Sen. Scott Brown (R-Mass.), involved in a tough reelection campaign against Democratic challenger Elizabeth WarrenElizabeth Ann WarrenOvernight Regulation: Net neutrality supporters predict tough court battle | Watchdog to investigate EPA chief's meeting with industry group | Ex-Volkswagen exec gets 7 years for emissions cheating Overnight Tech: Net neutrality supporters predict tough court fight | Warren backs bid to block AT&T, Time Warner merger | NC county refuses to pay ransom to hackers Avalanche of Democratic senators say Franken should resign MORE, is proposing a $1 billion youth summer jobs program that is likely to put him at odds with his fellow Republicans.

Brown said Tuesday he would propose legislation to use $1 billion in unspent federal money on block grants to states that establish youth summer jobs programs, a system he said is based on President Obama's own summer jobs plan.

"My legislation will allow states to establish or strengthen current summer jobs programs and give young people a better shot at working," Brown said. "I strongly believe that we need to provide our youth with the tools they need to find a summer job and that is the goal of my legislation."

Brown said the Youth Summer Jobs Act, would spend $1 billion over the next two summers to fight a teen unemployment rate that is now at about 25 percent. But the bill, which he said would introduce next week, will probably not be smiled on by most Republicans, who are looking to cut back on further federal spending and use unspent funds on deficit reduction.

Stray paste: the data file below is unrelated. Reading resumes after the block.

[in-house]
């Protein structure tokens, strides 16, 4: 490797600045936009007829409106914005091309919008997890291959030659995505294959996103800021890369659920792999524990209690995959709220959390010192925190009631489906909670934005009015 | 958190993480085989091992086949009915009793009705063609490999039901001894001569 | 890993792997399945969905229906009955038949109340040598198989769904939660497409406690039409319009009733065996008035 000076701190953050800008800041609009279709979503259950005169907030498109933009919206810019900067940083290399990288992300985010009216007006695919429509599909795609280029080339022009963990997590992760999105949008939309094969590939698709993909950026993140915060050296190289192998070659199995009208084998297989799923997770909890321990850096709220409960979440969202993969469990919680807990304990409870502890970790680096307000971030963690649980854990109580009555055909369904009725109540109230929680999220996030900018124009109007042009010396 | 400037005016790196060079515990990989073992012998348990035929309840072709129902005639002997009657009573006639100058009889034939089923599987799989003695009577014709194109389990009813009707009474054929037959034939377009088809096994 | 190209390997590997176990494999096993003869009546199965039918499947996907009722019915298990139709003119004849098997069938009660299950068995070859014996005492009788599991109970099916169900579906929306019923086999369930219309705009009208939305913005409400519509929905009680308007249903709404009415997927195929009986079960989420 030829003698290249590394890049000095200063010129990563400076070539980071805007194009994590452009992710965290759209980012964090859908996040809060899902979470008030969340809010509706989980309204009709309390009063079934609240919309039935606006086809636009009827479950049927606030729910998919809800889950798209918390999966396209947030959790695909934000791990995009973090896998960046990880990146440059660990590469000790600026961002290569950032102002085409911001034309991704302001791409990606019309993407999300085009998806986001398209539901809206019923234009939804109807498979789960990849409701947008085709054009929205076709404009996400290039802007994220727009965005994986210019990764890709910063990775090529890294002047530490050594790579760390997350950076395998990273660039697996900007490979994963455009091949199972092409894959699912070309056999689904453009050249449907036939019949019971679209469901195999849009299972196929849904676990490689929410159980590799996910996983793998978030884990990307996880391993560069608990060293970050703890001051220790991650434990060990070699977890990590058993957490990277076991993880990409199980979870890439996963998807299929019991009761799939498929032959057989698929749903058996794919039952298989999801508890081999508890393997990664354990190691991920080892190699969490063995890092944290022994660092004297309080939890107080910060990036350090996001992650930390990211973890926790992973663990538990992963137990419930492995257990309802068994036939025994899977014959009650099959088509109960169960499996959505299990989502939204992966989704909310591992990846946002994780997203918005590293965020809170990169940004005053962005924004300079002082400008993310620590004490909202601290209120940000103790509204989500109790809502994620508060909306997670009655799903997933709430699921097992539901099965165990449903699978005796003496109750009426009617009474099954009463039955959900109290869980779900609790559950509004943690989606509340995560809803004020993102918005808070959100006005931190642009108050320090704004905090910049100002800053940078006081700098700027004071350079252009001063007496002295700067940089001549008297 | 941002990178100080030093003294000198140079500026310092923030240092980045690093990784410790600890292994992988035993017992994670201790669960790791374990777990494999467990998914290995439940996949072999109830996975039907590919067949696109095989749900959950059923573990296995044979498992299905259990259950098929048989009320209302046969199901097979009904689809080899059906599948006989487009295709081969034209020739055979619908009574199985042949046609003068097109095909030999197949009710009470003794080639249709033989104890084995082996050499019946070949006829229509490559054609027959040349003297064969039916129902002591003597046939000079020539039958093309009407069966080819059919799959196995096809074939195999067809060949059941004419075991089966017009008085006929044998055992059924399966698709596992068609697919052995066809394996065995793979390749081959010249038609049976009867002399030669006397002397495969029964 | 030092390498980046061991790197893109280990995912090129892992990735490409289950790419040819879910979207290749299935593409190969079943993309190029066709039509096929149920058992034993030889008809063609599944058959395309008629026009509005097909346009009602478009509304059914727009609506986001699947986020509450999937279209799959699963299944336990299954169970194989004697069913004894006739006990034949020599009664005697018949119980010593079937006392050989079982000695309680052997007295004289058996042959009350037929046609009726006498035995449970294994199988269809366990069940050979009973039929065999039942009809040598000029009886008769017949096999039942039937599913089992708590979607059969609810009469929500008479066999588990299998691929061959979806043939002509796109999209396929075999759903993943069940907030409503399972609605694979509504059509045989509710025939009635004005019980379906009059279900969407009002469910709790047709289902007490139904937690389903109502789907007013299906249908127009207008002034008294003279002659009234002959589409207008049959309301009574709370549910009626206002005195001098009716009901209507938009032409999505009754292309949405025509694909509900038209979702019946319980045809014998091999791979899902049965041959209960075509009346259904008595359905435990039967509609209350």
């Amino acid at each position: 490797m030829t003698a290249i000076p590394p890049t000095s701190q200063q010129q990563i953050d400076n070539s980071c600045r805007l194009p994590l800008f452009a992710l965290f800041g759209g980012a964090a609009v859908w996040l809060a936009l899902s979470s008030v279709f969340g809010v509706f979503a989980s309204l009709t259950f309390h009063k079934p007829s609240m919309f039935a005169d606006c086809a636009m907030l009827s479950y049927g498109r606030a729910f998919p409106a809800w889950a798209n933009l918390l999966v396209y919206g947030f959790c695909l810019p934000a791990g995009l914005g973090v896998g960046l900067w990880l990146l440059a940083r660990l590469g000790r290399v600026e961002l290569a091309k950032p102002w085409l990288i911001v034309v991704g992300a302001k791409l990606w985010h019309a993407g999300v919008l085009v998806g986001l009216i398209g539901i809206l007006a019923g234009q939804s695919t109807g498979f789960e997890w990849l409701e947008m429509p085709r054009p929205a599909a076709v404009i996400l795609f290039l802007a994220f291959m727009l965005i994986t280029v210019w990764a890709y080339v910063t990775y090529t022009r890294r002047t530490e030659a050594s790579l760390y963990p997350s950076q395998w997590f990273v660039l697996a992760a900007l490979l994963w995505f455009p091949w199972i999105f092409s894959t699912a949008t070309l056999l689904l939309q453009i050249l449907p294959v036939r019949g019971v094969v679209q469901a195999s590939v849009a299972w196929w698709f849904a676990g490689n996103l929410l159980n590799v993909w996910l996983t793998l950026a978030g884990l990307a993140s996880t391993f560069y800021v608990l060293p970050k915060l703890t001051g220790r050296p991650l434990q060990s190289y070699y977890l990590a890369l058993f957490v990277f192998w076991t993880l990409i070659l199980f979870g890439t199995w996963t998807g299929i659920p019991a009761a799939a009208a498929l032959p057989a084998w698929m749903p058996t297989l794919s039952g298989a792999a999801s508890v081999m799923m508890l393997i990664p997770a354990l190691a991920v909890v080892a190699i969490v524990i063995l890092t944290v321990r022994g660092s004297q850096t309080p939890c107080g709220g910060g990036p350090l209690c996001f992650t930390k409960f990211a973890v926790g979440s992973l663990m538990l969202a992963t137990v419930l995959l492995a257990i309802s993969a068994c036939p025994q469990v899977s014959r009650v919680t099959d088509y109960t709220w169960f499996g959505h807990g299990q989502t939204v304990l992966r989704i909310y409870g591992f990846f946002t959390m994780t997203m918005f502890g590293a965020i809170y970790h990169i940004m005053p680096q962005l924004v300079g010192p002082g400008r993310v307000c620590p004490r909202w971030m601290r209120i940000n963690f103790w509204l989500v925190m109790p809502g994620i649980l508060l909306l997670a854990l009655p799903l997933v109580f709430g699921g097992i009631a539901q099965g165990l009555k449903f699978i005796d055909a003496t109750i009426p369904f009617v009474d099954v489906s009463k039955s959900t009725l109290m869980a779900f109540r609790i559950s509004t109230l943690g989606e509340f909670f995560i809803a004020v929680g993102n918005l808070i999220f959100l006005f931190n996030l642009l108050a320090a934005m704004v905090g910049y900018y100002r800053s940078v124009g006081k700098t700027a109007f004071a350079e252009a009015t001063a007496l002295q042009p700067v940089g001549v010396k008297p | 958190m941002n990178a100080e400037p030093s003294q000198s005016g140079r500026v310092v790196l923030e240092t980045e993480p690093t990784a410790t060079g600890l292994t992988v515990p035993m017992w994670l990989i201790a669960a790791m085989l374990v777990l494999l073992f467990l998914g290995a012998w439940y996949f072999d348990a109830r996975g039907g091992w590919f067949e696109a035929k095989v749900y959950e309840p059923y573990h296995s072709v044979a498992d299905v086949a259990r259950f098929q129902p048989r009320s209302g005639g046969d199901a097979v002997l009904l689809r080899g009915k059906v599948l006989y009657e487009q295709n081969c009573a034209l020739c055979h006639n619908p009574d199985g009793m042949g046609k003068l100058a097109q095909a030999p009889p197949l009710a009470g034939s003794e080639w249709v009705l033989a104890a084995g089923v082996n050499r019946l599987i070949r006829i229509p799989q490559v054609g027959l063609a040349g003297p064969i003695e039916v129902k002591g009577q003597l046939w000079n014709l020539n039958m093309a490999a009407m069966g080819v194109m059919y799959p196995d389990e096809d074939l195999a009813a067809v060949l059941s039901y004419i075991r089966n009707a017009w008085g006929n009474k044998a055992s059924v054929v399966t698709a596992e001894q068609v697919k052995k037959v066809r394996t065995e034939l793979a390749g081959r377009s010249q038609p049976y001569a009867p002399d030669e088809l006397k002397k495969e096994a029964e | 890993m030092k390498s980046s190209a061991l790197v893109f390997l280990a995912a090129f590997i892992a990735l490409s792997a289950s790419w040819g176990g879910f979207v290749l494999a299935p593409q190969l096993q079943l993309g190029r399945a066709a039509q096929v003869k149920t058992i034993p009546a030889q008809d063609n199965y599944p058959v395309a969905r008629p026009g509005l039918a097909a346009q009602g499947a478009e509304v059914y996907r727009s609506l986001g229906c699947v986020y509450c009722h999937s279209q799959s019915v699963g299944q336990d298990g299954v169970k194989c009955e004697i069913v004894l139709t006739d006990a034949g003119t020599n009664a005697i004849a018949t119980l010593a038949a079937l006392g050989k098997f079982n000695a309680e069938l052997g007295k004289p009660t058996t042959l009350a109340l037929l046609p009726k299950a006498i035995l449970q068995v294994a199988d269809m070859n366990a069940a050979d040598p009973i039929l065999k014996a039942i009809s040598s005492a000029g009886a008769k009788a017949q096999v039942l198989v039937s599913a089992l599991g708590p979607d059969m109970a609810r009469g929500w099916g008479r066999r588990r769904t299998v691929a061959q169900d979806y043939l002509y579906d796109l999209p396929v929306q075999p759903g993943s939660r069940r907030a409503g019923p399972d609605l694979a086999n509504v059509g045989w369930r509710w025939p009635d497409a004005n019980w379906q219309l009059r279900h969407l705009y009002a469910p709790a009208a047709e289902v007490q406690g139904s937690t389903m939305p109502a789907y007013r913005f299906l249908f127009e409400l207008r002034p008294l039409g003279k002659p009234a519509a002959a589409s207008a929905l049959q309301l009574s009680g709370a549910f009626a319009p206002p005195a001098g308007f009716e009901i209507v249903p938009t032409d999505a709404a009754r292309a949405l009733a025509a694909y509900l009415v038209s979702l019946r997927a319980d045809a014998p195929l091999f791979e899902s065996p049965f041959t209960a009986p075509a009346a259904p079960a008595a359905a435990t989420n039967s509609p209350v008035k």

Brown, who is running neck-and-neck with Warren in his first reelection campaign, announced the bill at a jobs fair in Dorchester, Mass.

The legislation would require states to apply for the funds by describing programs they are putting in place to help younger people find work during the summer.

According to a description from Brown's office: "The program is essentially a block grant to the states and localities, with awards based upon their submission of an acceptable plan. Due to the differing needs of each state, the exact implementation may vary significantly among the states."

Grants would be awarded by the Secretary of Labor. The bill would also require job recipients to be citizens or legal residents, and would only allow the funds to be used to support summer jobs, not full-time employment.

Brown's office said his bill is modeled after Obama's Pathways to Work summer jobs initiative, a $1.5 billion summer jobs program that Obama proposed in the American Jobs Act that Congress never acted on. When that proposal went nowhere, Obama called on the government and companies to work together to ensure summer work for youth, and announced a "Summer Jobs+" initiative in January.

Brown added that the bill would include a finding endorsing Obama's "Summer Jobs+" initiative, under which private companies committed to create thousands of jobs and unpaid work.